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The Canton United Methodist Church regularly offers free meals. Photo: Zach Hirsch
The Canton United Methodist Church regularly offers free meals. Photo: Zach Hirsch

Systemic hunger, right here in the North Country

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In the North Country, there is an ongoing conversation about poverty, health, and hunger. Over the last five years, 40 percent more people living in St. Lawrence County have signed up for SNAP benefits, or food stamps.

Nationwide, one in six Americans doesn't know where the next meal is coming from.

Last week, about a hundred people gathered in Potsdam to watch A Place at the Table, a documentary about hunger. It's the latest film from the group behind Food, Inc.

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Reported by

Zach Hirsch
Reporter and Producer

A Place at the Table isn’t a kick-back-and-eat-popcorn kind of movie. You can hear people’s shock, as statistics flash on the screen.

According to the filmmakers, about half of all children in the U.S. will get food stamps before they turn 18. On average, those benefits are worth less than $5 a day.

“The formula still anticipates that about a third of the food costs will be covered by other funds. Many people don’t have other funds,” said Jamie Dollahite, a Cornell professor who also leads a nutrition education program for low-income families. We spoke with Dollahite last year.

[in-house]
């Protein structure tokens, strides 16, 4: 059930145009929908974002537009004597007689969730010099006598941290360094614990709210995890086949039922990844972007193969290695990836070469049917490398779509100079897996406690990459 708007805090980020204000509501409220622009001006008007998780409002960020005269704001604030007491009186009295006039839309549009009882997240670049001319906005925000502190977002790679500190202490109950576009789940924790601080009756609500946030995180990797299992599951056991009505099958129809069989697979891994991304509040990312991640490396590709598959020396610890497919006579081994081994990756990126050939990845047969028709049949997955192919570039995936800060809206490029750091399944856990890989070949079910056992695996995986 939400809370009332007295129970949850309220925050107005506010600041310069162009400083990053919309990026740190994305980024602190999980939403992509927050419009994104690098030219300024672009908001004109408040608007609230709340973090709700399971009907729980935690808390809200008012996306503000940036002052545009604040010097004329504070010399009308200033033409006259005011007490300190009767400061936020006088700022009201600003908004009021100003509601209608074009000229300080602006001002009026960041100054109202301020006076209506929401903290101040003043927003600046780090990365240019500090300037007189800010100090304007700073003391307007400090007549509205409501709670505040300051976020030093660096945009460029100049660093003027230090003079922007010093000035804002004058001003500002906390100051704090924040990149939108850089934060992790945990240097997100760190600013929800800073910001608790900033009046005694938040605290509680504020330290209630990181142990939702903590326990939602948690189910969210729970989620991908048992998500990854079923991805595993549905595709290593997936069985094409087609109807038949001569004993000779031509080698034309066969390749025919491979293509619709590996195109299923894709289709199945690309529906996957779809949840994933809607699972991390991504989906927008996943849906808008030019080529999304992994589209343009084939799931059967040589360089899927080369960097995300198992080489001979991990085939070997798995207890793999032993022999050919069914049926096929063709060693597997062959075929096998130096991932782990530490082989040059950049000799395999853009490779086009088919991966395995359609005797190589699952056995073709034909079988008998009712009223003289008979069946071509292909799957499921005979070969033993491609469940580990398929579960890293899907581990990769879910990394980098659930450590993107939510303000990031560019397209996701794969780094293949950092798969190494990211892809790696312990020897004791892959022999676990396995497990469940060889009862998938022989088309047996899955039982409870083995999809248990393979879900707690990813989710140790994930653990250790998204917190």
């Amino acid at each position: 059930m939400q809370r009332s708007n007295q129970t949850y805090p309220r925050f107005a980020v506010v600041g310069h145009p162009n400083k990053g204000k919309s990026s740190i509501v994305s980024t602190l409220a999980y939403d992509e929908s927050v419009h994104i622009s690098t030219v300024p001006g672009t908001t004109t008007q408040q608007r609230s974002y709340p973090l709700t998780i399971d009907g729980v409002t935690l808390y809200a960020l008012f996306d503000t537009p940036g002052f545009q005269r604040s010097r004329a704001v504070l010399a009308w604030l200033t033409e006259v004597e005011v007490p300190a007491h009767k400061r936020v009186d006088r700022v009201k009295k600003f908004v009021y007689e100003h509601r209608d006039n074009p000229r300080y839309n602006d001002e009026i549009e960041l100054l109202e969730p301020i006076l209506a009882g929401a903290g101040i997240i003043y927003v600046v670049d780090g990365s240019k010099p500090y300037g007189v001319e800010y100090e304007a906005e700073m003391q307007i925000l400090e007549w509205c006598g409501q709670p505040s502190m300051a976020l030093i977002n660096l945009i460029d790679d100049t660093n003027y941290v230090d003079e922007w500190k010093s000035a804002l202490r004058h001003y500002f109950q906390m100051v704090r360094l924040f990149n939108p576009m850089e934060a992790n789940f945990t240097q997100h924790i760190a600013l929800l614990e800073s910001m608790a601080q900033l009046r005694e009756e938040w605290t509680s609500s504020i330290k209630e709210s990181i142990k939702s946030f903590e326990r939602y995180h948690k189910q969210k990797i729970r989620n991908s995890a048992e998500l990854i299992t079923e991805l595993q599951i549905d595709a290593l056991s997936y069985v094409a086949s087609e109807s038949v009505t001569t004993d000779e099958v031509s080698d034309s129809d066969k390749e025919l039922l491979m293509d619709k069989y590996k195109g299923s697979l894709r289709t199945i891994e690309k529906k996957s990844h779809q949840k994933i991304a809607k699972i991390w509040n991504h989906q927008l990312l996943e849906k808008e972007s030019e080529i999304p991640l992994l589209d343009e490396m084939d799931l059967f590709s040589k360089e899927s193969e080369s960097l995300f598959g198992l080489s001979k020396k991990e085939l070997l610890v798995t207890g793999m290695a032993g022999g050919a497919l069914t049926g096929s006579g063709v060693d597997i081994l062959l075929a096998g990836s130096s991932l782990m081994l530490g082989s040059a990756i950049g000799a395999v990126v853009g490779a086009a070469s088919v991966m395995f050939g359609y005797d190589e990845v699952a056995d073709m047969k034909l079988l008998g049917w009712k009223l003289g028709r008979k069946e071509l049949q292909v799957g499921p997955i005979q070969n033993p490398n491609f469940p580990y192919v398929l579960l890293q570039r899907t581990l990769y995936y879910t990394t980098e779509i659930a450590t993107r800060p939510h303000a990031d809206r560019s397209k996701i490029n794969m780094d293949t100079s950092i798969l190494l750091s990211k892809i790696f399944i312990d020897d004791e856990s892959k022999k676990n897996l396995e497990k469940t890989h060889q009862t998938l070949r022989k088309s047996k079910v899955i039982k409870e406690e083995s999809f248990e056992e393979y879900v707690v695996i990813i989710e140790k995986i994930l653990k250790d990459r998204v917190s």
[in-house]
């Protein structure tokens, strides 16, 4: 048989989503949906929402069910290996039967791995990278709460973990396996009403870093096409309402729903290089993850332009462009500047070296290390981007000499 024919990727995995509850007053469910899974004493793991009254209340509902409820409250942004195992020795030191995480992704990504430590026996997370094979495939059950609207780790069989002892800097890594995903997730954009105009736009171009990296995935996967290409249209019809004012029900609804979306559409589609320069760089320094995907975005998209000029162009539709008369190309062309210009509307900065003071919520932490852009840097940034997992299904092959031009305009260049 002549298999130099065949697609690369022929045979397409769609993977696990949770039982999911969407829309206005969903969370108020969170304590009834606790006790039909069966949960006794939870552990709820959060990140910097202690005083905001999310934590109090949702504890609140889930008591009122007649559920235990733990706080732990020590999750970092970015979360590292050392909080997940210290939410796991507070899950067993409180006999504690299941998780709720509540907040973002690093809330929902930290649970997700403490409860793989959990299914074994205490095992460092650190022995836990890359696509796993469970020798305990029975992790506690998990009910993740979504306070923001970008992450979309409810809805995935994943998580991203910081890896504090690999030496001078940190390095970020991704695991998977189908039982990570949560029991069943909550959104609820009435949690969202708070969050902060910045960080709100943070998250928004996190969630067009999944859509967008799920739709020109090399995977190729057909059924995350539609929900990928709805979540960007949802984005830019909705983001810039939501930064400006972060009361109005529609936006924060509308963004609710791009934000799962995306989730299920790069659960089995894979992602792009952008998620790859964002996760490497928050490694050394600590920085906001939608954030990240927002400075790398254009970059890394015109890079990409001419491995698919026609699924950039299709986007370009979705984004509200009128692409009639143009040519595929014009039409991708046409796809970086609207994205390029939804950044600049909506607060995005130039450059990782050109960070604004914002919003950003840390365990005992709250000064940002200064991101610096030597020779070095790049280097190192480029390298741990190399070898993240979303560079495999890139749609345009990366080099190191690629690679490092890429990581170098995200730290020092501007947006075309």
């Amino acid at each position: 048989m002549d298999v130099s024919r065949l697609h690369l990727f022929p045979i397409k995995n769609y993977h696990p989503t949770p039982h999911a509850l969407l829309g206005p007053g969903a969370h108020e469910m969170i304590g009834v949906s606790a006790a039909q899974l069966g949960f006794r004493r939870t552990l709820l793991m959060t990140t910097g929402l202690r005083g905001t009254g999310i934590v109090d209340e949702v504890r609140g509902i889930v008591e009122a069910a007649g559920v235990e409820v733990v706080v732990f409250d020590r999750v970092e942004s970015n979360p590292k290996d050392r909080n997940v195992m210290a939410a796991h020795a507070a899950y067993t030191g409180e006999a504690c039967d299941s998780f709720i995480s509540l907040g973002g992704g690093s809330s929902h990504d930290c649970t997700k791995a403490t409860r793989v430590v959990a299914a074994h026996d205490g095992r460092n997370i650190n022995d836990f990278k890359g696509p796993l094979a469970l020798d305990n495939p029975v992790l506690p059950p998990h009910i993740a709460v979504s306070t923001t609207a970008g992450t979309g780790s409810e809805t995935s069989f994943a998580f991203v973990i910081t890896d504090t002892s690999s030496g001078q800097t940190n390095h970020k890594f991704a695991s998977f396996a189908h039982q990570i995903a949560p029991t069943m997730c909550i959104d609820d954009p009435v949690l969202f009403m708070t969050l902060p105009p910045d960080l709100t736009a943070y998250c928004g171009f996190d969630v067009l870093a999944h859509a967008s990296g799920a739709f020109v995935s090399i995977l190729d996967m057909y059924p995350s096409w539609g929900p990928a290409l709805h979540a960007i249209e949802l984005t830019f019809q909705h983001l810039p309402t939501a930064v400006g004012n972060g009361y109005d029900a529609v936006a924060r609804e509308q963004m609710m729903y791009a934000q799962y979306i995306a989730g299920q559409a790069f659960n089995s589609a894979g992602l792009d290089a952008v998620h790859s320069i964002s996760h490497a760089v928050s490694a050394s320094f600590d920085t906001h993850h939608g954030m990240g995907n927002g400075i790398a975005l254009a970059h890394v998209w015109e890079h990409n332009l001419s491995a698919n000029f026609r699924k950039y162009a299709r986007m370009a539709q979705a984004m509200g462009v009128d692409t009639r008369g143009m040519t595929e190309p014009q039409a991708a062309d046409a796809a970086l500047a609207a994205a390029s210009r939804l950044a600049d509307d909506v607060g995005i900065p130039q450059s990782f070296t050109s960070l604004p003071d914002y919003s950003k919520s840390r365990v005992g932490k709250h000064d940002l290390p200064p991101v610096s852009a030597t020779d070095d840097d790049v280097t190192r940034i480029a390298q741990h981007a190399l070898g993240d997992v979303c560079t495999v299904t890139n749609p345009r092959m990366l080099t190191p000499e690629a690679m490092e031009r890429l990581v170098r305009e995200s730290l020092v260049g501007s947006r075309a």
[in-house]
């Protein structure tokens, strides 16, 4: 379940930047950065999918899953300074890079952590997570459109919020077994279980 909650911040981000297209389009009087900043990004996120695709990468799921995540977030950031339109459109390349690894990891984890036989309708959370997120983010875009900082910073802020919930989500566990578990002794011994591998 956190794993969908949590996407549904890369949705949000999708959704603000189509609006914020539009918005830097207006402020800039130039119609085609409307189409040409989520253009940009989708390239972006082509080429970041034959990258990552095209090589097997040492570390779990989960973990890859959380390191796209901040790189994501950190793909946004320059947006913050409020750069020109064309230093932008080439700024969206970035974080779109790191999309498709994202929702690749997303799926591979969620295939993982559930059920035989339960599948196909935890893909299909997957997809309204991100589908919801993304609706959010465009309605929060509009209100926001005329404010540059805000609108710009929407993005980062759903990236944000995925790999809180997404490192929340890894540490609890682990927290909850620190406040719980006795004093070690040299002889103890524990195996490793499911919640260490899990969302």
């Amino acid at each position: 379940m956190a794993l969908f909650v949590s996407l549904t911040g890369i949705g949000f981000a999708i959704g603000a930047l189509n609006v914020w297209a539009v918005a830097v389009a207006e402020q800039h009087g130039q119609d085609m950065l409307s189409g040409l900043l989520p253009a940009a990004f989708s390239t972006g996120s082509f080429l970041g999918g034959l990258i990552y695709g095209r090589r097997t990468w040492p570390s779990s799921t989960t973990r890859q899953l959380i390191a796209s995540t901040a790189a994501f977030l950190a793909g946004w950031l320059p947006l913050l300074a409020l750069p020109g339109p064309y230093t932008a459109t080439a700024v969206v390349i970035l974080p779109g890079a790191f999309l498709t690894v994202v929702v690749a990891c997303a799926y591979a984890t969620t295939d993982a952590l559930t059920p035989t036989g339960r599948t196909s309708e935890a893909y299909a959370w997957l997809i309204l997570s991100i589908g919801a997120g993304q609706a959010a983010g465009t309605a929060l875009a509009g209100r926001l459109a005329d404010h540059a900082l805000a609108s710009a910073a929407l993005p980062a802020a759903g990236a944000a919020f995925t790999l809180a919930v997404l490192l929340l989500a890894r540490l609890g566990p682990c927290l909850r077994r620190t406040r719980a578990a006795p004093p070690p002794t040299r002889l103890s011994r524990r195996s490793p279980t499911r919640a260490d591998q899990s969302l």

GardenShare, an anti-hunger group, is hosting the Monday night film and conversation.

“The issue isn’t enough food, it’s poverty,” says Aviva Gold, GardenShare’s executive director. “And that’s a very complicated question. And so I feel like one of the most powerful things we can all do as individuals is have these conversations with our friends and neighbors often.”

Just over 18 percent of people in St. Lawrence County are living below the federal poverty level. In Jefferson County, 15 percent are below the poverty level. That’s according to U.S. census data for the years 2008 to 2012.

Anneke Larrance is one of the organizers at GardenShare. She says trying to tackle an issue as large and complex as hunger overwhelms her.

“It’s such a big ball of things,” Larrance says. “I don’t know how you untangle it, except if you dig your way in, at one corner, and just start moving.”

Larrance says several churches serve free meals, and that’s one way to help people feed their families.

But others in the crowd say hunger is more systemic. Part of the problem is that junk food is cheap.

Processed foods don’t contain all the nutrients that the human body needs. A person can live on processed foods, but they’d still be malnourished.

Fresh fruits and vegetables do have those nutrients, but the filmmakers say fruits and veggies have become 40% more expensive since 1980. Junk foods became 40% cheaper.

That’s partly because the government subsidizes industrial farms that grow corn and soy, which are key ingredients in many junk foods.

“Those farmers vote, and they have influential lobbyists and politicians behind them,” says Sandy Stauffer, who runs a 1,500-head dairy farm in Nicholville.

Stauffer himself has benefited from government subsidies, but he agrees with the film’s message: that big agribusiness is worsening the hunger problem.

Aviva Gold says the problem of food insecurity is solvable. She says talking about it is the first step.

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